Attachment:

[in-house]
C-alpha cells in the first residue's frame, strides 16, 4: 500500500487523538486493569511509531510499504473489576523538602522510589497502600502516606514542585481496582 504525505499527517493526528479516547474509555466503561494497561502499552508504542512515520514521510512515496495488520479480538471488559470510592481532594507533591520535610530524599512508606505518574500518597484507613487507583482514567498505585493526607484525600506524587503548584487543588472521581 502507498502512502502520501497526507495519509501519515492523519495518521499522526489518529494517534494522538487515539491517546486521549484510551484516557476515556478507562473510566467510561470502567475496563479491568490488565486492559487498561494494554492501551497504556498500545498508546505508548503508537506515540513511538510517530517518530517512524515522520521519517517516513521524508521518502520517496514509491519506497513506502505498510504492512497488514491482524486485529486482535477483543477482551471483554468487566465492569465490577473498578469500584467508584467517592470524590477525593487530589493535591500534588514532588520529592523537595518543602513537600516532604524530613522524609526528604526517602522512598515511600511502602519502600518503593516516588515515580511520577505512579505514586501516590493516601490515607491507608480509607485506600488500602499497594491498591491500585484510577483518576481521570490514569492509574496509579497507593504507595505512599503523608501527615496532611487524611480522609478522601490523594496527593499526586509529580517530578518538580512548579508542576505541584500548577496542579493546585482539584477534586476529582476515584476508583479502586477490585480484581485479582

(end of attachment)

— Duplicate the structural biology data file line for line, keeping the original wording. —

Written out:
[in-house]
C-alpha cells in the first residue's frame, strides 16, 4: 500500500487523538486493569511509531510499504473489576523538602522510589497502600502516606514542585481496582 504525505499527517493526528479516547474509555466503561494497561502499552508504542512515520514521510512515496495488520479480538471488559470510592481532594507533591520535610530524599512508606505518574500518597484507613487507583482514567498505585493526607484525600506524587503548584487543588472521581 502507498502512502502520501497526507495519509501519515492523519495518521499522526489518529494517534494522538487515539491517546486521549484510551484516557476515556478507562473510566467510561470502567475496563479491568490488565486492559487498561494494554492501551497504556498500545498508546505508548503508537506515540513511538510517530517518530517512524515522520521519517517516513521524508521518502520517496514509491519506497513506502505498510504492512497488514491482524486485529486482535477483543477482551471483554468487566465492569465490577473498578469500584467508584467517592470524590477525593487530589493535591500534588514532588520529592523537595518543602513537600516532604524530613522524609526528604526517602522512598515511600511502602519502600518503593516516588515515580511520577505512579505514586501516590493516601490515607491507608480509607485506600488500602499497594491498591491500585484510577483518576481521570490514569492509574496509579497507593504507595505512599503523608501527615496532611487524611480522609478522601490523594496527593499526586509529580517530578518538580512548579508542576505541584500548577496542579493546585482539584477534586476529582476515584476508583479502586477490585480484581485479582